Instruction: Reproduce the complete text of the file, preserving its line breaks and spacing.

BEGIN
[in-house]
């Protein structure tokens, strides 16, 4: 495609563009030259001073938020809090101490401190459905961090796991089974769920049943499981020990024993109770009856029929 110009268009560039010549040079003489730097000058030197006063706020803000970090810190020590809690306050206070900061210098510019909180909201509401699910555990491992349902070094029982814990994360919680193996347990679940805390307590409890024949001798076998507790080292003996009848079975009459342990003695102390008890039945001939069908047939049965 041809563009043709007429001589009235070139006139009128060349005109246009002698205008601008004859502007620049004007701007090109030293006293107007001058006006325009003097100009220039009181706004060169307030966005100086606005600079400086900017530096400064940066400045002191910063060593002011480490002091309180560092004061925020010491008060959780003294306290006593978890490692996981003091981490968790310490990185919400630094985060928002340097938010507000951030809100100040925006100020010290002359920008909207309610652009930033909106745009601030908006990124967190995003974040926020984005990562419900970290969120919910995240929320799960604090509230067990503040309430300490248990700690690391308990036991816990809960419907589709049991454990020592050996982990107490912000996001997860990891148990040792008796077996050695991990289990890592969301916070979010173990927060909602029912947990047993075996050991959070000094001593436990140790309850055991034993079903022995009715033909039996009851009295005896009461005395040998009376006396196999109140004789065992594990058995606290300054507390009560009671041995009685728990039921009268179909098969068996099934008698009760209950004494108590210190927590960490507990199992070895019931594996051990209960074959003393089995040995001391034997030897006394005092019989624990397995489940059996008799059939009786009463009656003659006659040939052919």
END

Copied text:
[in-house]
């Protein structure tokens, strides 16, 4: 495609563009030259001073938020809090101490401190459905961090796991089974769920049943499981020990024993109770009856029929 110009268009560039010549040079003489730097000058030197006063706020803000970090810190020590809690306050206070900061210098510019909180909201509401699910555990491992349902070094029982814990994360919680193996347990679940805390307590409890024949001798076998507790080292003996009848079975009459342990003695102390008890039945001939069908047939049965 041809563009043709007429001589009235070139006139009128060349005109246009002698205008601008004859502007620049004007701007090109030293006293107007001058006006325009003097100009220039009181706004060169307030966005100086606005600079400086900017530096400064940066400045002191910063060593002011480490002091309180560092004061925020010491008060959780003294306290006593978890490692996981003091981490968790310490990185919400630094985060928002340097938010507000951030809100100040925006100020010290002359920008909207309610652009930033909106745009601030908006990124967190995003974040926020984005990562419900970290969120919910995240929320799960604090509230067990503040309430300490248990700690690391308990036991816990809960419907589709049991454990020592050996982990107490912000996001997860990891148990040792008796077996050695991990289990890592969301916070979010173990927060909602029912947990047993075996050991959070000094001593436990140790309850055991034993079903022995009715033909039996009851009295005896009461005395040998009376006396196999109140004789065992594990058995606290300054507390009560009671041995009685728990039921009268179909098969068996099934008698009760209950004494108590210190927590960490507990199992070895019931594996051990209960074959003393089995040995001391034997030897006394005092019989624990397995489940059996008799059939009786009463009656003659006659040939052919």